3. Jack - my difficulty with Cuban food in Miami is that there are many places that are adequate, and not really any I've found that are truly exceptional. For a place that you'd actually want to spend the whole evening, you may want to take a look at Douglas Rodriguez's new place in the Astor Hotel, De Rodriguez. I've not tried it yet, but it's upscale, updated Cuban in a beautiful setting (the Astor has always been a great room).

    For something less fancy, but still a pleasant place, I like Sazon in North Beach (up around 73rd St. and Collins Ave.). Their garbanzos fritos, vaca frita de pollo, and rabo encendido (the last being a daily special) are all pretty good.

  4. I'd suggest a crawl but I'm not a big fan of Cuban Sandwiches but pan con lechon is a different story

  5. This is not a new idea, but I admit being from Tampa I'm biased-- the best Cuban sandwiches hands down are in Tampa. It was the mix of Sicilians, Spaniards and Cubans in Tampa that created the taste combo that is far superior to the ham and pork modified "mixto" sandwiches here. You need the couple thin slices of genoa salami or mortadella, and you need the real cuban bread baked with a palm frond. Recently, the Colombia in Ybor City, went back to the old ways and now makes, IMHO, the best Tampa-style Cuban out there.See also

  6. Frod, how your arteries are still clear afer this research I have no idea! What a great list. And soon you'll be able to add another. I've seen on Coral Way in a spot that's gone through many tenants (among them a Don Pan) there's a Latin American opening. And I think it's the original chain as it sports the phrase "Especializando en sandwiches". If so, I'm there as soon as it opens. I miss the old one on Coral Way, but this'll be close enough.

  7. I like Rio Crystal for pan con bistec but I suspect I like it because of the shoe string fries. It really is super divey. However, everyone tells me the steak sandwich at Graziano's (the grocery store not the restaurant on Bird) is extremely good with excellent quality meat. I have not personally tried it because of they do not have shoe string fries and I am biased like that sometimes.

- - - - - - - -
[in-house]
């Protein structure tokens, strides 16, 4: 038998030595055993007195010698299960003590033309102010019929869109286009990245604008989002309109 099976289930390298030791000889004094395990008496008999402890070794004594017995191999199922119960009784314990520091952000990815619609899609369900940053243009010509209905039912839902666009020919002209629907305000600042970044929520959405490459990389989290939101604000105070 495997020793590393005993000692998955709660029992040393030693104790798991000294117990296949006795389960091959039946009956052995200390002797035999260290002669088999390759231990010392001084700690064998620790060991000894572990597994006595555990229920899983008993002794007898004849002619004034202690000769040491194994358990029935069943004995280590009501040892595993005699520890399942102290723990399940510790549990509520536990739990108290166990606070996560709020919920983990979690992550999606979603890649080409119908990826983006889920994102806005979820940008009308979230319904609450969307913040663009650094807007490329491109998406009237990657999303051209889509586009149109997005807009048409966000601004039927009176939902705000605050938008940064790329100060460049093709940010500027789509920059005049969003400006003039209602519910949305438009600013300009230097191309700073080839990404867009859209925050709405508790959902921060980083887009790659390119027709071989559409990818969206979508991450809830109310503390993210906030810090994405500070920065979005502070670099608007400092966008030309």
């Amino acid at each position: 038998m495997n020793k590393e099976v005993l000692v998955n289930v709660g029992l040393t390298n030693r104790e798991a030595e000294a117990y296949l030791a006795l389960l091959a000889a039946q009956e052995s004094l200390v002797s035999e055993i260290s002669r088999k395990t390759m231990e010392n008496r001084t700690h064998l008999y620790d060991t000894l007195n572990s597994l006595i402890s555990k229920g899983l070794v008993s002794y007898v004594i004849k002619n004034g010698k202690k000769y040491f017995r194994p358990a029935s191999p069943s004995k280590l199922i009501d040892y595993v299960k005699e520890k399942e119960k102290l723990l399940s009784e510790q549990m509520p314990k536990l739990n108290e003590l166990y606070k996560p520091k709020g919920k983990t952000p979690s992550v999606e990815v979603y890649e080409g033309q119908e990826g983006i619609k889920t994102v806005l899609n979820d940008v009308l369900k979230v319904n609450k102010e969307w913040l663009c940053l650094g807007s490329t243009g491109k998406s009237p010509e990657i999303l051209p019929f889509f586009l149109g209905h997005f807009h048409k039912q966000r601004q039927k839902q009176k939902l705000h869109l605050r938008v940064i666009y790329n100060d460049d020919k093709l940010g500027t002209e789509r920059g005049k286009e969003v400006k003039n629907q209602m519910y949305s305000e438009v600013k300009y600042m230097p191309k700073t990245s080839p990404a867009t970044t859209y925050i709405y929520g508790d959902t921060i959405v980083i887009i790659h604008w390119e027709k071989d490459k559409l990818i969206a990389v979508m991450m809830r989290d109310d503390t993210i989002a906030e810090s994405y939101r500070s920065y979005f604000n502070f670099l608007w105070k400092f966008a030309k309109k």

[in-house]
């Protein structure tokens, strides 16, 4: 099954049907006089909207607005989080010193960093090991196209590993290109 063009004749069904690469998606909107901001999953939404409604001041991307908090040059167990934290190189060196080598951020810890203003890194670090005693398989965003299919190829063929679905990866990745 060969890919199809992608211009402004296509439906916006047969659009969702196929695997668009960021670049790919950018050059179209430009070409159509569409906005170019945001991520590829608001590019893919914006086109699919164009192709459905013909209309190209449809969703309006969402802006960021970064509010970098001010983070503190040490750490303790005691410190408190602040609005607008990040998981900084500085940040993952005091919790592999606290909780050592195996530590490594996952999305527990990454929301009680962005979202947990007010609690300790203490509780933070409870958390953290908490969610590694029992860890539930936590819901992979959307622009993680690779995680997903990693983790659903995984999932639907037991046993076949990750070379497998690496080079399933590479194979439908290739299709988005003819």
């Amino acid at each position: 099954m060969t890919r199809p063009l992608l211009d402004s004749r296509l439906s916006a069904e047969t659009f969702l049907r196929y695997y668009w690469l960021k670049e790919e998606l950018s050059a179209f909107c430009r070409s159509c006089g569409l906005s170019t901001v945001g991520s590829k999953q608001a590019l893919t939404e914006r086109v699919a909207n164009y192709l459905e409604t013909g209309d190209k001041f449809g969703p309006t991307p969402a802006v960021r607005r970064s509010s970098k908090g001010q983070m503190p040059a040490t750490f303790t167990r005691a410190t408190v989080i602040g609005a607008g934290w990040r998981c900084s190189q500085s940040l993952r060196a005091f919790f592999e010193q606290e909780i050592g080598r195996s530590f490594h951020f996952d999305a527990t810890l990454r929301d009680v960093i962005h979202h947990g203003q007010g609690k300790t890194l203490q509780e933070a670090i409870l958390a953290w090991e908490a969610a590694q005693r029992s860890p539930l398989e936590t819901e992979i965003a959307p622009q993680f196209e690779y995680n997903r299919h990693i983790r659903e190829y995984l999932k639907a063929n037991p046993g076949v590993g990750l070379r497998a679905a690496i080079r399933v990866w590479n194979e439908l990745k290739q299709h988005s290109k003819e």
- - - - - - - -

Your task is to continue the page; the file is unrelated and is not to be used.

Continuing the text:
8. All - thanks for the pan con bistec advice. Though I'm disqualifying Graziano's solely on account of being Argentine not Cuban. I may need to check out Esquina del Lechon.

    Alejandro - I've not tried a Tampa-style Cuban, but I'm not dismissing it either solely out of regional loyalty. I can see how some salami would be a good thing, though having become so accustomed to a Miami-style Cubano, it just sort of seems wrong.

    L2M - I did a lot of half sandwiches and brought home leftovers. And some of these I'd been to recently enough that I didn't have to pay a special visit just for research for this particular project.

  9. I think the traditional Pan con bistec is made with palomilla, however there's no doubt a churrasco would be better. Also, I always order mine with cheese and sauteed onions, its a must.

    Another version of the cuban is from Sarussi's, which although not my favorite it is still a good sandwich, and HUGE.

    Another cuban-style sandwich that I enjoy is the croqueta preparada. Basically ham croquettas, cheese, pork, mustard, pickles and pressed. This sandwich is only as good as the croquettas inside it so that is the key here.

    Great list!

  10. I love how Versailles has the special 20-minute parking for coffee drinkers. Only in Miami!

  11. Ever try Jimmy'z Kitchen Cuban Sandwich? You will love it!

  12. L2M's mention of a new Latin American opening in Coral Gables is correct. It just opened a few days ago and while I love the Luis Galindo's Latin American on 8th street this new location is indeed a re-opening of the Gables version of the chain.

  13. my coworkers agree that la casona on sunset has the best cuban sandwich. & the one we had on monday was so big i had to squish it to get it in my mouth!

  14. you forgot Ayestaran, which was voted best Cuban sandwich in the United States. I've tried it. It is by far the best.

  15. croqueta preparada at Casavana in Homestead ,hands down